Egypt parliament passes 'reforms'

Constitutional amendments approved despite opposition boycott and rights erosion charge.

    Many opposition politicians walked out of discussions and boycotted the proceedings [EPA] 

    Consolidating power
     
    Legislators, mostly from the ruling National Democratic Party (NDP), led by Hosni Mubarak, the Egyptian president, reportedly cheered and sang the national anthem after the amendments were passed.
     
    Your Views

    "It is really sad to see Egypt, a republic country, turned into a kingdom"

    Be Humble

    Send us your views

    Some analysts say the 34 amendments, which must still be approved in a popular referendum, are aimed at entrenching the ruling party's grasp on power and will pave the way for Gamal, Mubarak's son, to inherit power from his father.
     
    The proposed amendment to Article 179 has come in for particular criticism since it would allow the authorities to arrest suspects, search their homes, read their mail and tap their phones without a warrant.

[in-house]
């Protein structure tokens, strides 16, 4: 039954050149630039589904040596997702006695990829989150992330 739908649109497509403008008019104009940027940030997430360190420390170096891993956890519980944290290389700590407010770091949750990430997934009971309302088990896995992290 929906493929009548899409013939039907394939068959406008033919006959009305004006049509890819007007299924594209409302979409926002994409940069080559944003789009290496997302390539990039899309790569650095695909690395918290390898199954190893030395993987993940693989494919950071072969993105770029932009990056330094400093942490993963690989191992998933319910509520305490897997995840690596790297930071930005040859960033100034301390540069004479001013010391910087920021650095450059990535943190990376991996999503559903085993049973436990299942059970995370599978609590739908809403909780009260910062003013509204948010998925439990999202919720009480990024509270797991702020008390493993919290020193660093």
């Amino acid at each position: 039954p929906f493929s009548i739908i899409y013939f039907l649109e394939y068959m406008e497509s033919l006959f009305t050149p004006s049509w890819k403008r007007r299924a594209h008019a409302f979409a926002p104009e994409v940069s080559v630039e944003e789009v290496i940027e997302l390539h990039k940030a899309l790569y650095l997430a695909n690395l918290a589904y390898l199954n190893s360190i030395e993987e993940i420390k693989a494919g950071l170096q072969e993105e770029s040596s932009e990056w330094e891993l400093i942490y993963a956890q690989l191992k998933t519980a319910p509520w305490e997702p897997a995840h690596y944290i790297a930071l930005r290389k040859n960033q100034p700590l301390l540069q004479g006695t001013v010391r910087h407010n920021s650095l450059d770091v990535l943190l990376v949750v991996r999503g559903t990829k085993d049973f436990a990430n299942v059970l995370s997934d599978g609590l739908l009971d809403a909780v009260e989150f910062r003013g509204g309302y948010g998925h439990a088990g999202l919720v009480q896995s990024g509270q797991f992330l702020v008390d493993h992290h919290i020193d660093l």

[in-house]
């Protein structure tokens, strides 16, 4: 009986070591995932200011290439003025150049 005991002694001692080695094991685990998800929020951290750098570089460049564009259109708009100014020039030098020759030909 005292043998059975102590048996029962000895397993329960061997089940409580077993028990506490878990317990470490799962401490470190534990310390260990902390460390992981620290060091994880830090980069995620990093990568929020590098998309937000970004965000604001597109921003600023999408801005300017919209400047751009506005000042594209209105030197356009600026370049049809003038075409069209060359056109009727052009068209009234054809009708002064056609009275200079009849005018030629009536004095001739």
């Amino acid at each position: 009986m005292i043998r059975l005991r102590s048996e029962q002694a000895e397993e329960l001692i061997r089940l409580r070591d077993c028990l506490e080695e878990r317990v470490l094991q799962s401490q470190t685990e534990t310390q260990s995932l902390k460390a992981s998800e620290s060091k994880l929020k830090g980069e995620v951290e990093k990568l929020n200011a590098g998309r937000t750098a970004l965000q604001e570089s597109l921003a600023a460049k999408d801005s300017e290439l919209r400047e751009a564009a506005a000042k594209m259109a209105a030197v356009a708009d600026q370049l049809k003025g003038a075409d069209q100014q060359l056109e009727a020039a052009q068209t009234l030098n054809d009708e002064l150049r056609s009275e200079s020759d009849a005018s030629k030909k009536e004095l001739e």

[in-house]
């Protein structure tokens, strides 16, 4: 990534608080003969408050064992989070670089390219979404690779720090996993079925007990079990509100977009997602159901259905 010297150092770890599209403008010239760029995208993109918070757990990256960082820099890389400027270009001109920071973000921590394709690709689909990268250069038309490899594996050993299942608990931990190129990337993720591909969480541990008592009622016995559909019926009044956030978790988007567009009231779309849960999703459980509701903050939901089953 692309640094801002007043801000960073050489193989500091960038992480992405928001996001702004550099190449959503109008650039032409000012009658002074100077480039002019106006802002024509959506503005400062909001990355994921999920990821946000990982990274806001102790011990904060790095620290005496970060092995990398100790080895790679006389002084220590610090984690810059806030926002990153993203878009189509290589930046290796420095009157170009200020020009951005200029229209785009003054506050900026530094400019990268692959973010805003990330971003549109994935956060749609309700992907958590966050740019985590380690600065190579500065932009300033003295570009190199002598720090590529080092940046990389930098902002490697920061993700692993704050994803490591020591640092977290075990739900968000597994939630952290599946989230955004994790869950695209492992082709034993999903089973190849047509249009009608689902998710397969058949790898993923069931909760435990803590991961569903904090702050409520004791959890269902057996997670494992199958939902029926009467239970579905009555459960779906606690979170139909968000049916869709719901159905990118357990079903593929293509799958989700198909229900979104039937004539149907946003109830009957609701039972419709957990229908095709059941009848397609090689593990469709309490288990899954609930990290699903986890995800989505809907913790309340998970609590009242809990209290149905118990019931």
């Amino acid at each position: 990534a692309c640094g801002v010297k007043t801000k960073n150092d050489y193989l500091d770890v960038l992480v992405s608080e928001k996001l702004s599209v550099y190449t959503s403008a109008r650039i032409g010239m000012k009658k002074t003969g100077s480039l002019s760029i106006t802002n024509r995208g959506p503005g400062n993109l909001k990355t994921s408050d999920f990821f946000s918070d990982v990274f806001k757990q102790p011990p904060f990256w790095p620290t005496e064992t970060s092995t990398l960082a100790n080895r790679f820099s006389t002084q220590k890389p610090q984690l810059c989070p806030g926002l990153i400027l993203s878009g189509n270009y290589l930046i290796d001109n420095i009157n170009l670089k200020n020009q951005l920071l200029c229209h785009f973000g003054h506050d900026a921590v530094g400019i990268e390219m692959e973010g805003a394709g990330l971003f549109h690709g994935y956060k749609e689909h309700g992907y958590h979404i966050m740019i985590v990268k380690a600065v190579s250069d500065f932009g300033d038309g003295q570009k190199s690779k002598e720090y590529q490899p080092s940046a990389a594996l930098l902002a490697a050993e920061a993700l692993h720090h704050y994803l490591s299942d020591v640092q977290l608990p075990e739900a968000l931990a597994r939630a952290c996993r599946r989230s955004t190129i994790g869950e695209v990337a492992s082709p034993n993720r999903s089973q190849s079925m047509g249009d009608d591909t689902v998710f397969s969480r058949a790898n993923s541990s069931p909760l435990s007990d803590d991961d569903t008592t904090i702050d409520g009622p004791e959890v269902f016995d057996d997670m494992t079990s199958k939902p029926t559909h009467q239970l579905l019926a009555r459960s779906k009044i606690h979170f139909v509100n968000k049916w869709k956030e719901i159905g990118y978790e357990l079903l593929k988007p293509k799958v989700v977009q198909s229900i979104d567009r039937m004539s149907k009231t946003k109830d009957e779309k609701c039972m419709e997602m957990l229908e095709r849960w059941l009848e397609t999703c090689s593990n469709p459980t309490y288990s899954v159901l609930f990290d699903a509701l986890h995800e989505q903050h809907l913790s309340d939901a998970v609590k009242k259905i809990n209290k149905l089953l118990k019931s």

It would also mean civilians accused of "terrorism" could be tried in military courts.
     
    The amendments, which also prohibit political activity based on religion, are expected to further restrict the already banned Muslim Brotherhood, the strongest opposition force in Egypt, quashing the group's hopes for legal standing as a recognised political party.
     
    About 270 Brotherhood members are in detention, with many arrested in the days leading up to the vote.
     
    On Sunday, about 100 legislators, including independents affiliated with the Muslim Brotherhood, walked out of a parliamentary session to discuss the proposals, saying they were boycotting the sessions to keep their consciences clear.
     
    Critics argue that without the participation of the opposition parties the NDP lacked the moral authority to implement the changes.
     
    Amnesty International, the London-based rights group, has called the amendments "the greatest erosion of human rights" since emergency laws were enacted in Egypt in 1981 after the assassination of Anwar Sadat, the then president.

    SOURCE: Agencies


    YOU MIGHT ALSO LIKE

    'We will cut your throats': The anatomy of Greece's lynch mobs

    The brutality of Greece's racist lynch mobs

    With anti-migrant violence hitting a fever pitch, victims ask why Greek authorities have carried out so few arrests.

    The rise of Pakistan's 'burger' generation

    The rise of Pakistan's 'burger' generation

    How a homegrown burger joint pioneered a food revolution and decades later gave a young, politicised class its identity.

    From Cameroon to US-Mexico border: 'We saw corpses along the way'

    'We saw corpses along the way'

    Kombo Yannick is one of the many African asylum seekers braving the longer Latin America route to the US.